By NEIL HARTNELL
Tribune Business Editor
Several web shops yesterday "lit the candle under" their attorney to file legal action against the Government by tomorrow "at the latest" over their continuing COVID-19 closure.
Wayne Munroe QC, who is representing Paradise Games and TIG Investments, trading as The Island Game, told Tribune Business his clients had ordered him to fast-track litigation and not bother offering the Government a chance to reconsider its actions.
Blasting the Minnis administration's treatment of domestic gaming as "unfathomable", Mr Munroe said he hoped to file the necessary legal papers with the Supreme Court registry either today or tomorrow.
He confirmed that the action will challenge "the validity" of the Government's Emergency Powers regulations in the first instance and, should that prove unsuccessful, he and his clients will target their use in "singling out gaming houses" as the only industry that cannot provide delivery, drive through or curb side services to patrons.
Mr Munroe said he had still been writing the letter, which he had hoped to send to the Prime Minister's Office last Friday, giving it an opportunity to reverse course and provide the medical explanation for closing domestic gaming once again, when his clients decided to quicken the pace.
"We were working on the letter when I spoke to them this morning," he revealed. "We've decided to just file the action. They pointed put to me that they feel, as a result of the article in your newspaper [on Friday], the Government has already had an opportunity to react and didn't react.
"They don't feel there's any point wasting time writing to them. I've been told I need to, as it were.... they lit the candle under me. I've been told to task it, and get it done as quickly as possible."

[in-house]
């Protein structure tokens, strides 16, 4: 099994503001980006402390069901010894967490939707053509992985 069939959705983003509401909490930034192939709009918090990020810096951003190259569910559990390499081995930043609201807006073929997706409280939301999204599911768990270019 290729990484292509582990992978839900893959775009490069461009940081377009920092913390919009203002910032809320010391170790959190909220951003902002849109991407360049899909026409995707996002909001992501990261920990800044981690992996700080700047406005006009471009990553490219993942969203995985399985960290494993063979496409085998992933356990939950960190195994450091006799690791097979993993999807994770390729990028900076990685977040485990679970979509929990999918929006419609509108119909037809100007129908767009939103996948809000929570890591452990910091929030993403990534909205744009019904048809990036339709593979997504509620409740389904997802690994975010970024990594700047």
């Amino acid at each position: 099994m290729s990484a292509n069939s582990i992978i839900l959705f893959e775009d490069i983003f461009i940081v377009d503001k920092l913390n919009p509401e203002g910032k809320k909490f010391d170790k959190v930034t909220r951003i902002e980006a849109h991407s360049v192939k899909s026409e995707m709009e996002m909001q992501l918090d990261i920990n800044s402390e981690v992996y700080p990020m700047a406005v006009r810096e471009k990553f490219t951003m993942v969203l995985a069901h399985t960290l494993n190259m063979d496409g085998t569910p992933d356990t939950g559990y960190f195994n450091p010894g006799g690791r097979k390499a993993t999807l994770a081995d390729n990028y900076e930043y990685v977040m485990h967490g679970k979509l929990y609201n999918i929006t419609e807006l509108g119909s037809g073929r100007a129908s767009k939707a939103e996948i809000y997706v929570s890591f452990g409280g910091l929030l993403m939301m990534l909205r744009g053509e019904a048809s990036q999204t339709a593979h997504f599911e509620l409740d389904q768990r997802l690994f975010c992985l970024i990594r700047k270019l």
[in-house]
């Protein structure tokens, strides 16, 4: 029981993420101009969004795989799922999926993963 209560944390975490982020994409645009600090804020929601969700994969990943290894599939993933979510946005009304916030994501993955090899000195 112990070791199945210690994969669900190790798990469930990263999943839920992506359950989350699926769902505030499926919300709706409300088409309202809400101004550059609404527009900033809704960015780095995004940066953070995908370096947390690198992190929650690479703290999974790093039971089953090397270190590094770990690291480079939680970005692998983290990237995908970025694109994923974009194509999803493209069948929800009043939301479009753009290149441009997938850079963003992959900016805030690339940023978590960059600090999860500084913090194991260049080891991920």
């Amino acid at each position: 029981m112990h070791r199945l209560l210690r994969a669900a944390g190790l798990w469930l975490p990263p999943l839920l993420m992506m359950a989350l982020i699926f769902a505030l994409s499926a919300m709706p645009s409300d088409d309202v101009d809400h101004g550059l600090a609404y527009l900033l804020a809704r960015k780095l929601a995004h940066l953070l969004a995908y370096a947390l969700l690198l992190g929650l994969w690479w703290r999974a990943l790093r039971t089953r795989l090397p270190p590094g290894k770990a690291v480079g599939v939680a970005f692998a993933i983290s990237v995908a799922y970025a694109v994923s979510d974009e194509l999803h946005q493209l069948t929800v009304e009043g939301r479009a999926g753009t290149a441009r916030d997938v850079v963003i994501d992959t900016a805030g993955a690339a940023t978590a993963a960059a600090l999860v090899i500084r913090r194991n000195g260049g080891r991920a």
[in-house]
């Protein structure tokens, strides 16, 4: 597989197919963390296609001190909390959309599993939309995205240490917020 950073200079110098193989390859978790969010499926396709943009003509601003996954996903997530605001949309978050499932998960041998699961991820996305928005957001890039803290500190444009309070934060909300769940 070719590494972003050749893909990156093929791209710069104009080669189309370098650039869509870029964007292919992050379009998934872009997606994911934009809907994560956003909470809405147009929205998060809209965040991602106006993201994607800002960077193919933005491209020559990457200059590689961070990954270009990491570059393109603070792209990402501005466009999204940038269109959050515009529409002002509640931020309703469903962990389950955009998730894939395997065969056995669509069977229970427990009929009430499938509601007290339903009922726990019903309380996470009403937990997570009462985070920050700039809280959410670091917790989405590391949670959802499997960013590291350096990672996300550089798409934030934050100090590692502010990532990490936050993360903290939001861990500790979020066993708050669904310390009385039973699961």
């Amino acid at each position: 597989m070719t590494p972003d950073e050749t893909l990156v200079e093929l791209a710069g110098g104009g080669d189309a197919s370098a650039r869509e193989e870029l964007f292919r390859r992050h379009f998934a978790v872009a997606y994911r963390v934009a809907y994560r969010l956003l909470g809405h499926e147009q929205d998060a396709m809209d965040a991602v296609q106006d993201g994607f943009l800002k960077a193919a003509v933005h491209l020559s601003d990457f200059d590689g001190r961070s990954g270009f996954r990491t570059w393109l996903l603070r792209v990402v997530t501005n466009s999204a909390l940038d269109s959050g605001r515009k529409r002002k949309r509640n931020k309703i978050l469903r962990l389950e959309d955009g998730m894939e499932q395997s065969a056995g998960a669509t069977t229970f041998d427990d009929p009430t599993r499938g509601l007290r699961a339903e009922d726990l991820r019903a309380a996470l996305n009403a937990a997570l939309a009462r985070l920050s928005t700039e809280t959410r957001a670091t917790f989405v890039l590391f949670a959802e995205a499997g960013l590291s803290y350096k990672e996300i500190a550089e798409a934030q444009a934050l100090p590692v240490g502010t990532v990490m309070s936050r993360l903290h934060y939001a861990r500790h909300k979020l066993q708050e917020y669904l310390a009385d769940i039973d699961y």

Describing the mood of his clients and the wider domestic gaming industry, Mr Munroe added: "For most of them it's more a matter of, I wouldn't say indignation as that may be too strong a word for some, but bearing in mind these were persons in a 'black/grey' market that pushed to be regulated and taxed, and then they were heavily regulated and taxed, it's unfathomable after all that why they're treated like this.
"Hopefully we'll be in a position to file tomorrow, if not Thursday at the latest." Much like the Prime Minister's to keep COVID-19 restrictions on certain Family Islands, such as Exuma, Eleuthera, San Salvador and the Berry Islands, no explanation has also been forthcoming for the Government's decision to order web shops to close just one week after they re-opened to provide delivery, drive through and curb side services like other sectors.
Dr Hubert Minnis, in one of his national addresses, said the permission granted for businesses to provide delivery and curb-side pick-up services was “designed to relate strictly to retail business establishments which can operate efficiently without the need for direct person-to-person physical contact or face to face interactions”.